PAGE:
5 talking points from Argentina’s friendlies with Ecuador and El Salvador



Sadly for Argentine supporters everywhere and particularly those in Washington and New Jersey, the latest friendlies did not provide the opportunity to see Lionel Messi in the blue and white shirt. However with such little time before the Copa América, there was still plenty for Gerardo Martino to ponder over from the matches with El Salvador and Ecuador and decide who he will task with ending Argentina’s 22-year trophy drought.

1. Javier Pastore to bring the enganche back to the Selección

Over the course of two fairly drab friendlies against sides who Argentina were expected to beat there were not many players who came away with an overwhelming amount of credit. However, in the absence of Messi against Ecuador, Javier Pastore produced perhaps his best performance for La Albiceleste and might just have edged into the pole position to take a starting place in the midfield.

Argentina loves a good enganche and not since José Pékerman’s 2006 side with Juan Román Riquelme at its core have there been too many true enganches. Pastore’s career has perhaps stalled a little in Paris after bursting onto the scene with Huracán and dazzling with Palermo but his talent is unquestionable.
Old-fashioned in many ways, Pastore represents a dying breed of player. The unhurried playmaker who creates himself space where there is none, drifts past defenders and spots passes that are unnoticed by most. His skills and performance against Ecuador suggest he could bring this to the national side.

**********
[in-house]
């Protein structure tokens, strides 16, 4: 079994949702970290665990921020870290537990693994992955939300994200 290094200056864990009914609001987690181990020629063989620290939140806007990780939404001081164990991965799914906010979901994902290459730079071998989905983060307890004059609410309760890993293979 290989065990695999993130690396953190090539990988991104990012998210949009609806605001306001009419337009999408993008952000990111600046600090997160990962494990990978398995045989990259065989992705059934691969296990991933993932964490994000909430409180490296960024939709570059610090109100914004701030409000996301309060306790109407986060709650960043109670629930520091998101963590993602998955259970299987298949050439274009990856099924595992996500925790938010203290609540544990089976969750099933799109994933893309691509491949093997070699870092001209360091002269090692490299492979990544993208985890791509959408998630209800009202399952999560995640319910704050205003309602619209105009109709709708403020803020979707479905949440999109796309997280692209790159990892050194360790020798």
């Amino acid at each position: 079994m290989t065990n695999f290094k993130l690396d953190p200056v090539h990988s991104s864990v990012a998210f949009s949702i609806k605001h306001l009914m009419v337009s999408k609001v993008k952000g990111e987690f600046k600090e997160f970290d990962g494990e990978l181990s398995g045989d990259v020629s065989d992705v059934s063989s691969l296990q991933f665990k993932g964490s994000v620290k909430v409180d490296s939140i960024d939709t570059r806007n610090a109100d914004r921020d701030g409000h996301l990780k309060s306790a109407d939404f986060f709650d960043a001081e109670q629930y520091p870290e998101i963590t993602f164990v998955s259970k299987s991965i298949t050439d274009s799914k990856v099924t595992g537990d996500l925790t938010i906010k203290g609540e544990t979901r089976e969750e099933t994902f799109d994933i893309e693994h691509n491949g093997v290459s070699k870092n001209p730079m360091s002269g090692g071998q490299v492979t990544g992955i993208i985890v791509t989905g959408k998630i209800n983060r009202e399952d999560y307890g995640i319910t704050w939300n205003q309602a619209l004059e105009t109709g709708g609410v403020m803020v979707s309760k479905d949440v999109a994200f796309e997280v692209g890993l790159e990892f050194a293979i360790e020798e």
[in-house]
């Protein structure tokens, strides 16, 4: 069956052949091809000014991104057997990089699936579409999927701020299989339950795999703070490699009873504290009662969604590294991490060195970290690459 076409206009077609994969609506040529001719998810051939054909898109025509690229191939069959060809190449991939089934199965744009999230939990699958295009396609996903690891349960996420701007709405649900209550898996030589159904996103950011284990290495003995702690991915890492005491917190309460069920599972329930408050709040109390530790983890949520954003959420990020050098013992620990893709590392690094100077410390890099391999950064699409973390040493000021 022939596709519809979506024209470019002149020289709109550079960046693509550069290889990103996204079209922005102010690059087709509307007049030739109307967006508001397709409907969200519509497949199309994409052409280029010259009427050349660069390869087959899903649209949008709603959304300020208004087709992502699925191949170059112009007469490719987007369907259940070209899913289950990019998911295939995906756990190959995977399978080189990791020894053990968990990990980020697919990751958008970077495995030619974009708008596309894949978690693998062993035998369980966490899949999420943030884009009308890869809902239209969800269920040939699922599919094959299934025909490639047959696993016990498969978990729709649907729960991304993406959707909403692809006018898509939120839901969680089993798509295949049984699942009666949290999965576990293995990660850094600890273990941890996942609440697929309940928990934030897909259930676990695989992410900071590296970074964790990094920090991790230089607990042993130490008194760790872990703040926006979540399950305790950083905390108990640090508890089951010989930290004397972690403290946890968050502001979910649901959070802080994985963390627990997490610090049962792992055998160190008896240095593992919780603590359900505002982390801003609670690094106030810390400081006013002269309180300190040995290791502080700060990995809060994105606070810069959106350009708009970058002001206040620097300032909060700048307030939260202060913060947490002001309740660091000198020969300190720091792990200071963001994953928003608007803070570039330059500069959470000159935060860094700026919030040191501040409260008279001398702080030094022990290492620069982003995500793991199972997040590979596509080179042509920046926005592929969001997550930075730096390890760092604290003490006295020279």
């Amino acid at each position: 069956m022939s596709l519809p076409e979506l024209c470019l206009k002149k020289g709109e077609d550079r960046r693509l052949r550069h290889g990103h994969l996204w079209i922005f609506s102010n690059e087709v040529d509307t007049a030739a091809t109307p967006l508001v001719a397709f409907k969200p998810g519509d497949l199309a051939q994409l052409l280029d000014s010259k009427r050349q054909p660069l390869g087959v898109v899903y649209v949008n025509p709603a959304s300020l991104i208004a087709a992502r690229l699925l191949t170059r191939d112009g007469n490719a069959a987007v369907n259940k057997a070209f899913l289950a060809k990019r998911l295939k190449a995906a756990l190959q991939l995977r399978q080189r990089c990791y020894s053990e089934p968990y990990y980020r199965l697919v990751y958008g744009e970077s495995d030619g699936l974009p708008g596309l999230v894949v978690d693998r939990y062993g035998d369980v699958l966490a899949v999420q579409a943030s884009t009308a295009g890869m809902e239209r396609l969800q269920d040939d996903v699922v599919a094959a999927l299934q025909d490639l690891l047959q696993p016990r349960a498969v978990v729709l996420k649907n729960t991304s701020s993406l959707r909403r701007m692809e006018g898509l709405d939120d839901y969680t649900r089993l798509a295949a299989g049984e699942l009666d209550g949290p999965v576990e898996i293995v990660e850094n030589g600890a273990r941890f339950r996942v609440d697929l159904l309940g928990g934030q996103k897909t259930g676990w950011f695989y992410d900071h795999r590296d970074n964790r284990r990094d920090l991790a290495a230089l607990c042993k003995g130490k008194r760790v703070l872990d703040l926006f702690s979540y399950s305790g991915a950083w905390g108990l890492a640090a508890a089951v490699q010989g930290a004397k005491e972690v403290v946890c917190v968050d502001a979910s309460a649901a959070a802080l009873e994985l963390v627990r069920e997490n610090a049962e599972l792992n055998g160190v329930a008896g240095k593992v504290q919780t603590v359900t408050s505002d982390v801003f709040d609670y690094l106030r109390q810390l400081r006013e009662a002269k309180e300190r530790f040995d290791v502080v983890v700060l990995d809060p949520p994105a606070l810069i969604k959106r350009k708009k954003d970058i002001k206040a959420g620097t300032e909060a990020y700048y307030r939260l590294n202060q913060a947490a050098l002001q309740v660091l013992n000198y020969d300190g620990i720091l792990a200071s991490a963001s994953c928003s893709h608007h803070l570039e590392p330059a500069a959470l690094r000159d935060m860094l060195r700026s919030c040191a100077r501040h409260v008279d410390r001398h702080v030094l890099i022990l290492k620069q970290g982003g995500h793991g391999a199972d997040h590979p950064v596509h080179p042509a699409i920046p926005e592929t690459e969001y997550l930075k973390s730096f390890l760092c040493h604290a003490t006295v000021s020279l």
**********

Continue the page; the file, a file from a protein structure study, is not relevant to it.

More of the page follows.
Martino has already said that Messi will take his place on the right of the attack and that will not matter whether it is a 4-3-3 or a 4-2-3-1. In both formations Pastore could take the central role behind the attacker as Mascherano and Biglia provide the defence with protection.

With Messi as one of the available runners in attack, a partnership with Pastore in his natural enganche role could be of real interest in the Copa América. There is little time to test this but Martino might just have seen enough.


2. Who will be Argentina’s number nine?

Competition for places before any major competition is always fierce but none more so than for Argentina’s number nine shirt. An abundance of riches has already seen several players enjoying superb seasons at club level overlooked completely and Gerardo Martino has admitted that from the current squad Sergio Agüero, Carlos Tevez and Gonzalo Higuaín are all vying for just one starting spot.
Given that Paulo Dybala, Luciano Vietto and Mauro Icardi were all overlooked with so few friendlies available to Martino I think it is a safe assumption that they are not in the thinking for his Copa América squad. That will leave a straight decision between the three from this current squad for that central striking role.

Perhaps most significantly Tevez and Higuaín started against El Salvador which most viewed as Martino’s second string side. Higuaín was largely anonymous and although Tevez fared better and was certainly involved more, this was when he dropped far deeper than would be expected of a number nine.
And so the decision to start Agüero centrally against Ecuador in the match that Messi was expected to start is a good indicator that the number nine shirt is his at the moment.

The Manchester City striker didn’t have a great game but did score the opening goal from his only real sight at goal and although Higuaín has the best strike rate for Argentina, it is Agüero that perhaps links best with Messi.


3. Could Di María’s drop in form cost him his place?

The only player to start both friendlies in the United States was Ángel Di María and while this might have been because of the injury to Messi it is more likely that Gerardo Martino wanted to give him some extra playing time and a confidence boost after a bruising first season in England.